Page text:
Enermax Platimax 600W

Power
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TESTING

For a fuller understanding of ATX power supplies, please read the reference article Power Supply Fundamentals. Those who seek source materials can find Intel's various PSU design guides at Form Factors.

SPCR's PSU Test Platform V4.1. is the basic setup for the testing. It is a close simulation of a moderate airflow mid-tower PC optimized for low noise. There is one major change: The primary testing is done with the PSU NOT inside the hotbox but atop it, out of the heat path. This is in recognition of several realities that prevail today:

  • In SPCR's earlier test platforms, the internal temperature varied proportionately with output load. The tested PSU was subject to this heat, and operating ambient temperature rose with increased load, reaching >40°C and often much higher at full power. This was a realistic simulation of a mid-tower PC case where the PSU is mounted conventionally at the top back portion of the case.
  • The vast majority of "serious" PC cases for the home builder place no longer position the PSU at the top back corner. They put the PSU at the bottom/back corner, mostly out of the path of heat from the other components in the case. This design concept took root with the Antec P180 going back over 5 years, and dominates the DIY case arena. This means the PSU generally has to dissipate only its own heat.

Now, we've reversed our approach: The PSU is tested briefly in the hotbox only to check what happens to noise, fan speed and temperatures when it is used in an outmoded case design.

Acoustic measurements are performed in our own anechoic chamber with ambient level of 11 dBA or lower, with a PC-based spectrum analyzer comprised of SpectraPLUS software with ACO Pacific microphone and M-Audio digital audio interfaces.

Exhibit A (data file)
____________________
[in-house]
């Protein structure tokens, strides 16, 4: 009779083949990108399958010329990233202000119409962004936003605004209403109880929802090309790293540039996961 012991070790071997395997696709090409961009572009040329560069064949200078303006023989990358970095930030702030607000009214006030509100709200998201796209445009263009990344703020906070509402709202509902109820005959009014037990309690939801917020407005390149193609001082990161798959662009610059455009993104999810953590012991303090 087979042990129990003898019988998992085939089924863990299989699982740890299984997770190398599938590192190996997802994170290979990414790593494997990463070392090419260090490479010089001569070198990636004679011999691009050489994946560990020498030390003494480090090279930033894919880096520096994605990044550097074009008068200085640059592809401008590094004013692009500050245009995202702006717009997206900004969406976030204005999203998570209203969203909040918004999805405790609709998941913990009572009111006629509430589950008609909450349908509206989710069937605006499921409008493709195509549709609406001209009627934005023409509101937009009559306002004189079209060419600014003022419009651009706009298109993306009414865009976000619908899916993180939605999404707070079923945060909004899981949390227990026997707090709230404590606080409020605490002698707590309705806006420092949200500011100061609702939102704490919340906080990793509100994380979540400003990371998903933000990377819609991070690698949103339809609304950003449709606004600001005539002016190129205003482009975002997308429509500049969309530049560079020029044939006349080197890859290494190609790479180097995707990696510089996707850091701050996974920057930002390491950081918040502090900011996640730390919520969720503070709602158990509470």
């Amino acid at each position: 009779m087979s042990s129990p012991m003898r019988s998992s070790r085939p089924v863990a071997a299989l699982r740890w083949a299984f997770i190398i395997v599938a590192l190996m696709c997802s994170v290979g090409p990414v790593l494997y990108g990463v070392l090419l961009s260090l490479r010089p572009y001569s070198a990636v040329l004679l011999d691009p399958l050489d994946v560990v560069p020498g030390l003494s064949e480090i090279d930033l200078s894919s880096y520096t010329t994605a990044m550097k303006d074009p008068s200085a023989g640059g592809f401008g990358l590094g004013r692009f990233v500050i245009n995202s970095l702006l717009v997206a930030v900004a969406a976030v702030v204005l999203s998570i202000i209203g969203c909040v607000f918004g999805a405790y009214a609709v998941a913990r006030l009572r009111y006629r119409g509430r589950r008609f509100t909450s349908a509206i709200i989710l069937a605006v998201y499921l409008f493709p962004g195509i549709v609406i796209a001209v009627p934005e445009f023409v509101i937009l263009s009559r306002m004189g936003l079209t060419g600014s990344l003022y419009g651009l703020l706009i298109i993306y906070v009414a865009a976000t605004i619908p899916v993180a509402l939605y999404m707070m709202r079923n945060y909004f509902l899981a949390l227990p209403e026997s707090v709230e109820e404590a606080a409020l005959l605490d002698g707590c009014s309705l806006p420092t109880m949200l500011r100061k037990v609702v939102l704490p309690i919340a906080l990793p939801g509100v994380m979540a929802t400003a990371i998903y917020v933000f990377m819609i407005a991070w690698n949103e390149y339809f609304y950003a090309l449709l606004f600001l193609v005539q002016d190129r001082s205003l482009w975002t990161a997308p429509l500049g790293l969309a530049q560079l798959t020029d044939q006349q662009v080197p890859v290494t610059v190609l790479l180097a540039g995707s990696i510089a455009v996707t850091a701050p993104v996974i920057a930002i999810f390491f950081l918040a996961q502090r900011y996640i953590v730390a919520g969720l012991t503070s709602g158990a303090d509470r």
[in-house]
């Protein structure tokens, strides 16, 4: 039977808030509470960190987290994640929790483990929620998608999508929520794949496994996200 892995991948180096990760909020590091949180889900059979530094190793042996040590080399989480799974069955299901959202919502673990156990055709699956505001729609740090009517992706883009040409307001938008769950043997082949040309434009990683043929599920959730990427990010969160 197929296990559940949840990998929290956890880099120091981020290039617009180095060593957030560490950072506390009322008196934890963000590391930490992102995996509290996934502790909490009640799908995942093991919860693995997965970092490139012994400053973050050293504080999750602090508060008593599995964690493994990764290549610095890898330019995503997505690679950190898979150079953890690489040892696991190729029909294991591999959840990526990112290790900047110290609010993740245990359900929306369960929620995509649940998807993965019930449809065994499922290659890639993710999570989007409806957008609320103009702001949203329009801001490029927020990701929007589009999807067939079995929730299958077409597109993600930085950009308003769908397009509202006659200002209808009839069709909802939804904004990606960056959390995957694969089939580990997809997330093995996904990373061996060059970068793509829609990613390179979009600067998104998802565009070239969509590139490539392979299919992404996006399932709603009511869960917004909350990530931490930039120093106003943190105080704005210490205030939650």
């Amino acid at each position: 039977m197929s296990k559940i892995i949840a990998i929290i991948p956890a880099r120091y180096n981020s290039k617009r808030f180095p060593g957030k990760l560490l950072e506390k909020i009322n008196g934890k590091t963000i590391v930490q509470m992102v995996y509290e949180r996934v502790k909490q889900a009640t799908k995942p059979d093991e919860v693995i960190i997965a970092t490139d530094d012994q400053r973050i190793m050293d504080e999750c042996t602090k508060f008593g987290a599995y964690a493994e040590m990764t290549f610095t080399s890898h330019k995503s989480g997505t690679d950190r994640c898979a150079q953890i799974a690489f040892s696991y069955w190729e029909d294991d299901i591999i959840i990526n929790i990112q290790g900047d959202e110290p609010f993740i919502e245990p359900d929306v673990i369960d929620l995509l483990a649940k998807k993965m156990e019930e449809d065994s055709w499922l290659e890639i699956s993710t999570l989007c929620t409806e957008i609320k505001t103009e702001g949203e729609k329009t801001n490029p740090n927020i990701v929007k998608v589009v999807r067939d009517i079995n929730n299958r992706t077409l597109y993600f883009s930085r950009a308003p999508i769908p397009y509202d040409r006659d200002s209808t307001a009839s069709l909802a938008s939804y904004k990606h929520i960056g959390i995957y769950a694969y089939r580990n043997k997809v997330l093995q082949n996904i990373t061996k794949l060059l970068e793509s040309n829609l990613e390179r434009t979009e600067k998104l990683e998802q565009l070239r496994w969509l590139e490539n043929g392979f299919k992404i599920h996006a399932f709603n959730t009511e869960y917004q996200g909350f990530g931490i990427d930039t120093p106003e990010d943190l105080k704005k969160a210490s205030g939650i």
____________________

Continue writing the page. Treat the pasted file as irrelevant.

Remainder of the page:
REAL SYSTEM POWER NEEDS: While we test the PSU to full output in order to verify the manufacturer's claims, real desktop PCs simply do not require anywhere near this level of power. The most pertinent range of DC output power is between about 40W and 300W, because it is the power range where most systems will be working most of the time. It is true that very elaborate systems with the most power hungry dual video cards today might draw as much as another 150~300W, but the total usually remains under 600W.

TEST RESULTS

The ambient temperature was ~23°, and the ambient noise level was ~10 dBA.

Test Results: ENERMAX PLATIMAX 600W
DC Output (W)
AC Input
(W)
Heat loss
(W)
Efficiency %
Power Factor
Exhaust
SPL* (dBA@1m)
21.8
32
10.1
68.1
0.96
25°C
<10
40.5
51
10.5
79.4
0.98
26°C
<10
65.4
79
13.6
82.8
0.99
26°C
<10
88.9
105
15.1
85.5
1.00
27°C
<10
149.8
165
16.2
90.8
1.00
27°C
<10
201.0
214
13.0
93.9
1.00
27°C
<10
251.0
267
16.0
94.0
1.00
28°C
<10
299.1
320
20.9
93.5
1.00
30°C
<10
401.3
441
39.7
91.0
1.00
32°C
12
500.0
550
50.4
90.9
1.00
33°C
18
601.0
676
76.0
88.9
1.00
34°C
24
Crossload Test
(1A on 5V and 3.3V lines; the rest on 12V line)
500.6
550
49.4
91.0%
1.00
33°C
18
+12V Ripple (peak-to-peak): <16mV @ <200W ~ 25mV @ 600W
+5V Ripple (peak-to-peak): <10mV @ <200W ~ 20mV @ 600W
+3.3V Ripple (peak-to-peak): <10mV @ <200W ~ 19mV @ 600W
AC Power in Standby: 0.4W
AC Power with No Load, PSU power On: 9.3W / 0.69PF
* See text discussion about noise.


1. EFFICIENCY This is a measure of AC-to-DC conversion efficiency. The ATX12V Power Supply Design Guide recommends 80% efficiency or better at all output power loads. 80% efficiency means that to deliver 80W DC output, a PSU draws 100W AC input, and 20W is lost as heat within the PSU. Higher efficiency is preferred for reduced energy consumption and cooler operation. It allows reduced cooling airflow, which translates to lower noise. The 80 Plus Platinum standard requires 90% efficiency at 20% load, 92% efficiency at 50% of rated load, and 89% efficiency at full rated load.